Spanning five decades, Commonwealth explores how this chance encounter reverberates through the lives of the four parents and six children involved. Spending summers together in Virginia, the Keating and Cousins children forge a lasting bond that is based on a shared disillusionment with their parents and the strange and genuine affection that grows up between them.

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Crooked Kingdom by Leigh Bardugo (5/5 stars) – Kaz Brekker and his crew have just pulled off a heist so daring even they didn’t think they’d survive. But instead of divvying up a fat reward, they’re right back to fighting for their lives. Double-crossed and left crippled by the kidnapping of a valuable team member, the crew is low on resources, allies, and hope. As powerful forces from around the world descend on Ketterdam to root out the secrets of the dangerous drug known as jurda parem, old rivals and new enemies emerge to challenge Kaz’s cunning and test the team’s fragile loyalties. A war will be waged on the city’s dark and twisting streets―a battle for revenge and redemption that will decide the fate of magic in the Grisha world.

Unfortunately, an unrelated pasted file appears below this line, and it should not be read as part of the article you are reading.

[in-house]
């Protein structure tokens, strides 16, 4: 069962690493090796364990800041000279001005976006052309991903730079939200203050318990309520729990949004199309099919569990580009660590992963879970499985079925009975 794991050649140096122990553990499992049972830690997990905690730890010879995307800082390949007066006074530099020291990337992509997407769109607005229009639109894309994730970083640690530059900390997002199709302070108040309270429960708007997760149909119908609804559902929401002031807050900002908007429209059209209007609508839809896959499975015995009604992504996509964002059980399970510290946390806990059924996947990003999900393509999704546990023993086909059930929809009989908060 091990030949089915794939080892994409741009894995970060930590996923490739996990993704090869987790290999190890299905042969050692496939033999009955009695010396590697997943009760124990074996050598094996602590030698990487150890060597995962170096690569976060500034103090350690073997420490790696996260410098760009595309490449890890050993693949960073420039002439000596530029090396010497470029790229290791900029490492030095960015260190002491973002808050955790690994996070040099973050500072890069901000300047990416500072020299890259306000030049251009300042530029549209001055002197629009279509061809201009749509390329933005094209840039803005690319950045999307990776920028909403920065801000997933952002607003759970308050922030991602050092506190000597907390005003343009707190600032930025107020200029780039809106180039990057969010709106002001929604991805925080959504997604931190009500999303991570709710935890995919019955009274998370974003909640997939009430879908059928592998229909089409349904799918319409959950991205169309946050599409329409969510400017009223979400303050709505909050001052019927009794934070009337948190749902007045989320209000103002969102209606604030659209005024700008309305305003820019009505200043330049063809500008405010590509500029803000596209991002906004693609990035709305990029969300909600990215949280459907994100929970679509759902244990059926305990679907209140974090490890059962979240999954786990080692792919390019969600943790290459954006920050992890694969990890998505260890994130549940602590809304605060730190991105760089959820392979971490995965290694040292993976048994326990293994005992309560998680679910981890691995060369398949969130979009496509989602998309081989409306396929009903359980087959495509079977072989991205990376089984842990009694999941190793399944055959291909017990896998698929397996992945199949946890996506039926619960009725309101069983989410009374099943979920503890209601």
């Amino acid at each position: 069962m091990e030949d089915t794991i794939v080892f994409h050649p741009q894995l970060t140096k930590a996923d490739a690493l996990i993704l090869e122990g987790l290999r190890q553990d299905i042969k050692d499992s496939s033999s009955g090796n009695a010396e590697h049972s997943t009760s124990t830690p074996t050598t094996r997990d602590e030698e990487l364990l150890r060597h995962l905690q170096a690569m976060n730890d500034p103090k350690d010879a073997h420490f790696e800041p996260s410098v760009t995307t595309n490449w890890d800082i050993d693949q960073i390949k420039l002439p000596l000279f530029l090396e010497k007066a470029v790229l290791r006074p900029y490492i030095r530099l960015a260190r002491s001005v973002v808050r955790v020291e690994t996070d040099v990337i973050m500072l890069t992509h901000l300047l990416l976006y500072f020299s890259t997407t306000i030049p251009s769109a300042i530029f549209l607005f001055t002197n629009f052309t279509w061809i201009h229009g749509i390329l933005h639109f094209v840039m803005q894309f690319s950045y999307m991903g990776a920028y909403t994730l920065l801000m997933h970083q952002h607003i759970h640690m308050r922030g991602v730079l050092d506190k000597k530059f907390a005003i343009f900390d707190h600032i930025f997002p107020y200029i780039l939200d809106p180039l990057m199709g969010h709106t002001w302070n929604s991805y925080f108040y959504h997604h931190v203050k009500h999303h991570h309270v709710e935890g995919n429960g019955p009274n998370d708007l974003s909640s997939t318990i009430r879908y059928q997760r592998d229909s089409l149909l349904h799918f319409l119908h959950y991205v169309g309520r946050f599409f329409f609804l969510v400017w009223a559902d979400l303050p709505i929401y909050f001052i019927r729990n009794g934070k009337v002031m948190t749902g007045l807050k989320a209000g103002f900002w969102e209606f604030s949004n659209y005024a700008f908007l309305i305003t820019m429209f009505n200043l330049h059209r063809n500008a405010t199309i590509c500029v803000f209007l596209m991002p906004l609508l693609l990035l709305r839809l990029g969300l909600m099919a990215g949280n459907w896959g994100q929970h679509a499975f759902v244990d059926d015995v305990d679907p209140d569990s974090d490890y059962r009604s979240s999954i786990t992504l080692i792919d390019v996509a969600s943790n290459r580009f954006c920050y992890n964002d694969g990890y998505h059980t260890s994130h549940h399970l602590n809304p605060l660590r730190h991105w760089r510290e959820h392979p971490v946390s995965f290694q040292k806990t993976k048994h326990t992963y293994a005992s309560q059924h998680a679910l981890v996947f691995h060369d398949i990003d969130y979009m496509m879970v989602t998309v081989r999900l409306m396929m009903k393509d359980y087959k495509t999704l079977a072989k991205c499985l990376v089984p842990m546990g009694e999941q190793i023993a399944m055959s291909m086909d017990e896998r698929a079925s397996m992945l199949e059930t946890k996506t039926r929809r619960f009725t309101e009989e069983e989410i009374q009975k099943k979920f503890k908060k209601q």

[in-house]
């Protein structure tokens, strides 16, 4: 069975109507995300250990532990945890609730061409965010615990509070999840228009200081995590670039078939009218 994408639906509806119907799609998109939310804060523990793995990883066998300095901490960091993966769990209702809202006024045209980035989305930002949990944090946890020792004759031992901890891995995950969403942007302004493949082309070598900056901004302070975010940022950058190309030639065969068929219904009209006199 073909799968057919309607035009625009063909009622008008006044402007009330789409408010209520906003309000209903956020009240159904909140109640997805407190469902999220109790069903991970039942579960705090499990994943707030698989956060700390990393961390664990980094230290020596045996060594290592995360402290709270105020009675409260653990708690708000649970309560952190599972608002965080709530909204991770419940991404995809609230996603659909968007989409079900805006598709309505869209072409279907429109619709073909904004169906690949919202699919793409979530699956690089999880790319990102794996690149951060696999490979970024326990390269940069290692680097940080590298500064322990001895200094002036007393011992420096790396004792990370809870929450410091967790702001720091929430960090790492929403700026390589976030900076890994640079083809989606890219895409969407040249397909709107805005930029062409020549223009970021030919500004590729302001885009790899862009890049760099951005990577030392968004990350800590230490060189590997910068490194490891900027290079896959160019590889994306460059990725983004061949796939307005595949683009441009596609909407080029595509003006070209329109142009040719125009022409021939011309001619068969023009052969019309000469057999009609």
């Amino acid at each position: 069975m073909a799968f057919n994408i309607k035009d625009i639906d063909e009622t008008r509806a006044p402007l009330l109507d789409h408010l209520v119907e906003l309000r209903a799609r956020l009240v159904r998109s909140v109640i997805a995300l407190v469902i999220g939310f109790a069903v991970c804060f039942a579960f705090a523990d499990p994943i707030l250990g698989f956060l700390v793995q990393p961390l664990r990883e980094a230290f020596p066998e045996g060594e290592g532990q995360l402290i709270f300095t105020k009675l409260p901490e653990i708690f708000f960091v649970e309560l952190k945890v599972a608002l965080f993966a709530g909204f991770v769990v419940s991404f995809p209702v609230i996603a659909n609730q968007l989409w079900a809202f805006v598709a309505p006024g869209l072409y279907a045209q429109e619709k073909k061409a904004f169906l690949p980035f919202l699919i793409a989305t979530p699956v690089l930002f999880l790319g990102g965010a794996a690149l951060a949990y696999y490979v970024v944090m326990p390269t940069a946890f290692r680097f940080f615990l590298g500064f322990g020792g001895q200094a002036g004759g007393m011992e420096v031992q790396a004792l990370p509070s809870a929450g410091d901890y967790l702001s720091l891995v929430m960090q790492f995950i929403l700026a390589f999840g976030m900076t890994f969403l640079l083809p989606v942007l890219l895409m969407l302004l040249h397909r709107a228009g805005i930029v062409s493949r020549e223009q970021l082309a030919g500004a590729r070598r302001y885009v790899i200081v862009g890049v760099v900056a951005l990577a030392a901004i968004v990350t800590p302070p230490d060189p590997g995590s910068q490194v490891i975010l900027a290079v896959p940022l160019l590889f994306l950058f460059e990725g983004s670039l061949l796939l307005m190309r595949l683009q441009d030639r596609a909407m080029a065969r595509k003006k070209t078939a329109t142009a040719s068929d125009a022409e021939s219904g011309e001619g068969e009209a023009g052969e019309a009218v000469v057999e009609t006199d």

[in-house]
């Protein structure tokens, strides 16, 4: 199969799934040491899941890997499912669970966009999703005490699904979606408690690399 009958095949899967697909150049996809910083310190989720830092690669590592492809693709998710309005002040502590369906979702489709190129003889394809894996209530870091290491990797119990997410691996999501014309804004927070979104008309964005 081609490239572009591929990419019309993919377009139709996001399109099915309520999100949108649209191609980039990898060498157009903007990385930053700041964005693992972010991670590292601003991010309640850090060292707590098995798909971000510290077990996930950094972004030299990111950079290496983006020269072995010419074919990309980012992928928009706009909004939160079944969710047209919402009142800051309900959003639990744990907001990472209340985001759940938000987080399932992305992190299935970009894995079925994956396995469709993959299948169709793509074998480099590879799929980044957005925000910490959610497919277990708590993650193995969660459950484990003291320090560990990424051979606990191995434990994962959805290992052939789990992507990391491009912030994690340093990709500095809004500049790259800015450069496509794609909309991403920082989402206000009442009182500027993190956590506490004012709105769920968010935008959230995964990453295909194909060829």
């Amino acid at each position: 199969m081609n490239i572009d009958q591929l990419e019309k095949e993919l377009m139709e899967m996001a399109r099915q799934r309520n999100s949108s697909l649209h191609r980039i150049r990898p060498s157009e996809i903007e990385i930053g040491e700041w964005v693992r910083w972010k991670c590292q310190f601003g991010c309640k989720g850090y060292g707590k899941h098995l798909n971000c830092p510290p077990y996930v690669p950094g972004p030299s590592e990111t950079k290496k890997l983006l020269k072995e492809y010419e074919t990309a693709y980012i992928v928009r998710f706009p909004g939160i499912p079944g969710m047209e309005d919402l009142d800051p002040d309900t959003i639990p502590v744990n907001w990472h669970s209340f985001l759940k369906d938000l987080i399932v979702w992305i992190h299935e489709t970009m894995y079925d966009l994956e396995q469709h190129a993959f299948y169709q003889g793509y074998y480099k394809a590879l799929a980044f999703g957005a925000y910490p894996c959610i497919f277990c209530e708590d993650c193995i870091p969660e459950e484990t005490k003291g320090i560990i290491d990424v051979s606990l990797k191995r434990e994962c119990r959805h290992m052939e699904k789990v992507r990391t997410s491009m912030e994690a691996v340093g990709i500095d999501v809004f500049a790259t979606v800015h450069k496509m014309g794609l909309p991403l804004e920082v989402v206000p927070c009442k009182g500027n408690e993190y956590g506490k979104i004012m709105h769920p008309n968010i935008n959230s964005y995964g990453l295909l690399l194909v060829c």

September 2016 Wrap Up

I can’t believe that it’s already October. The cool weather is really settling in Brooklyn and I’m pulling out the scarves, jackets, and hot cups of tea. It’s my favorite time of the year and it’s also the perfect reason to go out and read (more than I usually do).